The environmental effects of ethanol production plants: citizen responses
In the wake of the current ethanol boom, many agro-fuel supporters have argued that their environmental benefits make them an environmentally viable alternative to imported oil. The proponents of agro-fuels often argue that increased usage of ethanol will reduce greenhouse gases and help fight global warming. However, a more detailed examination of agro-fuels reveals some disturbing environmental effects. The roughly 200 ethanol refineries in operation in the United States are guilty of emitting thousands of tons of pollution every year, including nitrogen oxide, one of the key elements of smog. According to a study by Professor Mark Jacobson at Stanford University, over 200 people will die each year from respiratory problems related to ozone, the unseen component of smog, if all vehicles in the U.S. run on an ethanol blend by 2020. Although the chances of all vehicles running on an ethanol blend by 2020 are currently remote, the study illustrated the dangerous health consequences of ethanol’s usage as a gasoline fuel.
Also, given the vast quantities of ethanol transported between processing plants and gas stations, accidents are likely to occur. In early July, a train carrying ethanol derailed spilling over 30,000 gallons of ethanol onto a hillside in Plumas County, MN. Although, in this particular accident, a retaining wall above the highway prevented the spillage from entering the nearby river, other ethanol related accidents may have far more damaging environmental consequences.
Response of local residents
There is also concern that residential communities close to ethanol plants may also suffer from respiratory problems. When ethanol giant POET started construction of a plant in Portland, IN, area residents mounted an unsuccessful effort to block construction of the refinery. Area residents were not able to put a halt to the ethanol plant construction nor were they able to sell their property.
worst affected by ethanol plant pollution
In addition to POET’s plant construction in Indiana, there are many other cases where ethanol plants have managed to over-ride the concerns of local communities. A case in point is a proposed ethanol plant in New Mexico. A number of civil society organizations have appealed a state agency’s approval of an air quality permit for the plant (partly financed by the ConAgra trade group). Civil society groups argued that the plant’s location is too close to mostly Hispanic and black neighborhoods, thus subjecting predominately minority communities to pollution hazards.
However, there are a number of cases where local residents have successfully managed to stall ethanol plant developments. E85 Inc backed out of a planned ethanol plant in Fayetteville, NC after local residents and Cumberland county officials joined hands in vocal opposition. Similarly, California-based Cilion Corp was forced to delay the construction of a plant in Caledonia after area residents expressed concerns about groundwater protection, deteriorating air quality and the visual impact of the large ethanol plant.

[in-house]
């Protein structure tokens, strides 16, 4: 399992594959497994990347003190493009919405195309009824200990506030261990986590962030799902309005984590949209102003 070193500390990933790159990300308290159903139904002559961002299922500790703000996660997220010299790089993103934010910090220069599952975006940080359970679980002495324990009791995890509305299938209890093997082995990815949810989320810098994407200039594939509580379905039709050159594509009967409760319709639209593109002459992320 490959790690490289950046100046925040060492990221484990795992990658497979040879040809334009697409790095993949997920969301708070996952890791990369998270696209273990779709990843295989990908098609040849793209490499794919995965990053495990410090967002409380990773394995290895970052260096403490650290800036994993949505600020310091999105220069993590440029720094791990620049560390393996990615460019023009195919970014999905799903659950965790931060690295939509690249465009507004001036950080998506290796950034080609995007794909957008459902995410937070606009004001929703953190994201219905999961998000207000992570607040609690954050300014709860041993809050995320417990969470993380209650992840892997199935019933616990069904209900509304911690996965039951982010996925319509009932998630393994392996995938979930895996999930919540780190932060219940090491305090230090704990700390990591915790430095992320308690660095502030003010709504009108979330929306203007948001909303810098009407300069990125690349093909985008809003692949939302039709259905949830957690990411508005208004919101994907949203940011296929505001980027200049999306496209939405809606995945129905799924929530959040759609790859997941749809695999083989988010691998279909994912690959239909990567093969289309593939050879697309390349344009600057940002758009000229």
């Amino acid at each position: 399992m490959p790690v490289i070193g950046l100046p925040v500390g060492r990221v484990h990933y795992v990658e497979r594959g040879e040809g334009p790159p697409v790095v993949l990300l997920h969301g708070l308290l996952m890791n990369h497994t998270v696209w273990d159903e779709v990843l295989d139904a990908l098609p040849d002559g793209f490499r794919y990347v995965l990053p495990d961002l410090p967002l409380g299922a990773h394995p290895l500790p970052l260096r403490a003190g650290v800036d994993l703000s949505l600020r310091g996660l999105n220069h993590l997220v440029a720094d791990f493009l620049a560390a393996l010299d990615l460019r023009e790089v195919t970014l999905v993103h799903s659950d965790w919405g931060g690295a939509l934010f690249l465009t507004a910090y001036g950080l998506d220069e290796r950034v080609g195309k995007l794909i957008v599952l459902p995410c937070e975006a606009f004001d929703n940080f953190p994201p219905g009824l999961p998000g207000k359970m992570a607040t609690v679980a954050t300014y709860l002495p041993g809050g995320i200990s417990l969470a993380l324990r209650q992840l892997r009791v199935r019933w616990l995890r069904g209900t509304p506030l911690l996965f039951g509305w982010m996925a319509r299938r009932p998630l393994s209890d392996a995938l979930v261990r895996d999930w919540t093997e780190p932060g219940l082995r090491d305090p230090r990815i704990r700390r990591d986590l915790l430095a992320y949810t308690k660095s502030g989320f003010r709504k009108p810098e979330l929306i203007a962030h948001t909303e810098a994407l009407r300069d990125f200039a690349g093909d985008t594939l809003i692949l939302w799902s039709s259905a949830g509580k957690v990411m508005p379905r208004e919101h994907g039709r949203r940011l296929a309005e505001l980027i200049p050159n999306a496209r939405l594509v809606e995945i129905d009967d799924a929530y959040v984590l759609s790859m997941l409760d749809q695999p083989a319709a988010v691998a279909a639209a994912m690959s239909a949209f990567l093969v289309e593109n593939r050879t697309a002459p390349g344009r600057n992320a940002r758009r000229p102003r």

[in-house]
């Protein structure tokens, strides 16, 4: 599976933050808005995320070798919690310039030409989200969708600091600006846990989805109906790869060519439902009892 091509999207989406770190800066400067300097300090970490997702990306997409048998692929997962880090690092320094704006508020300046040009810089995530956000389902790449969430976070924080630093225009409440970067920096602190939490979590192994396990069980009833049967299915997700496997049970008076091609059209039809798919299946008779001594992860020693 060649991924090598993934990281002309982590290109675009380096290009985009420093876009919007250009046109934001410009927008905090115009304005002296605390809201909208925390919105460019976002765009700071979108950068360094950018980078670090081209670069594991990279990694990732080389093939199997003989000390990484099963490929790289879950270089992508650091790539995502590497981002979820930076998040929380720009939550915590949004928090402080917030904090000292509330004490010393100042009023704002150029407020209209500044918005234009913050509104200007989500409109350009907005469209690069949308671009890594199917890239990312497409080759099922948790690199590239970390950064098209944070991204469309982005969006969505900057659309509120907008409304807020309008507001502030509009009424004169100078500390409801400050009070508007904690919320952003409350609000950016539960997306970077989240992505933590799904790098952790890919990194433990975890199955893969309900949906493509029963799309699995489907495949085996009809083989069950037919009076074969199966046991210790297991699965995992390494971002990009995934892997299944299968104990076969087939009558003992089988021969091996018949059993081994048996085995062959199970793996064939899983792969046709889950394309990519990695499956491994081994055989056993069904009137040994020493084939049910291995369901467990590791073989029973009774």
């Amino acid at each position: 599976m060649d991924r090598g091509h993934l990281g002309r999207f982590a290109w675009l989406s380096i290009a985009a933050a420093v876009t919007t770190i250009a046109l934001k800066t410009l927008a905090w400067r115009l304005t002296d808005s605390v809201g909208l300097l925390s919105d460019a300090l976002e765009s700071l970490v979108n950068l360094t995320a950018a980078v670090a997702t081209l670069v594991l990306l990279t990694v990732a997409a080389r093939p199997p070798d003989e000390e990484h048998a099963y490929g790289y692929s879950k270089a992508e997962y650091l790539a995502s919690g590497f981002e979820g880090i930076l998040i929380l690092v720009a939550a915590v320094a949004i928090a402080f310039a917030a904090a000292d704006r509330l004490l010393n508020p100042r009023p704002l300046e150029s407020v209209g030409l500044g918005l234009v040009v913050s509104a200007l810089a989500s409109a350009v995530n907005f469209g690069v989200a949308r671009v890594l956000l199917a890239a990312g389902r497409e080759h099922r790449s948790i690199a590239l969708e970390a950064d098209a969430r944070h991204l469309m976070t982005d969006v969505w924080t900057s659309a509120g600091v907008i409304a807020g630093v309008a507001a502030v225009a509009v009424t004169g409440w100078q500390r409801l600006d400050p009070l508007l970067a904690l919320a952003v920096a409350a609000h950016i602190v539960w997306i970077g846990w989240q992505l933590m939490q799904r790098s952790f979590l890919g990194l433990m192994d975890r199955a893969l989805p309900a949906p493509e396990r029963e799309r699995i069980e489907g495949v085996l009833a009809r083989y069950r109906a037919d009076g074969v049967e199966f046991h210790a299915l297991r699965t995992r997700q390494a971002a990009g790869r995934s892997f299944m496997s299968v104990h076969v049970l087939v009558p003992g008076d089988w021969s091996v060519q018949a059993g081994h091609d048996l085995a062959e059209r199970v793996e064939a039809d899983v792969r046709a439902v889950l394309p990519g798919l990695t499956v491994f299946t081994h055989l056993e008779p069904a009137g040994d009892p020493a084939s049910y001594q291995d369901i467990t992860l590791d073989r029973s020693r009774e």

Similarly, in Greene Township, PA, citizens opposed to an $80 million ethanol plant managing to halt the plants construction. As a result of the vocal opposition, supervisors of the town were forced to amend the township zoning and solid waste ordinances. According to Frederic Antoun, the attorney for Citizens for a Quality Environment, the ethanol controversy was good for the township because people were forced to consider the environmental consequences that increased ethanol-based investment would bring to the area.
EPA relaxes regulations
The worst fears of many local communities that live around ethanol plants were confirmed in April of this year when the Environmental Protection Agency (EPA) relaxed pollution standards for ethanol plants. The changed policy allows ethanol plants to increase the threshold for installing the best air pollution control equipment from 100 tons of pollution to 250 tons. This would mean that ethanol plants emit greater amounts of pollution before coming under tougher restrictions. Many state-level and local pollution officials have opposed the change as it would make their tasks more difficult in controlling pollution from ethanol plants. The expected pollution increases from the plants are likely to worsen fears of long-term health hazards.
The ethanol boom is likely to lead to increased smog and deterioration in air quality. Encouragingly, citizen activism in the form of residents protesting the increased construction of ethanol plants is on the rise. In some cases, plant construction has been halted. As noted above, in Greene Township, after vocal protests by local residents, the township was forced to re-evaluate the environmental consequences of the proposed plant. Also, the pollution hazards from ethanol plants are likely to disproportionately affect minorities. With over 86 more ethanol plants under construction nationwide, citizen activism is necessary to ensure that ethanol producers are held accountable for the environmental effects of ethanol plants.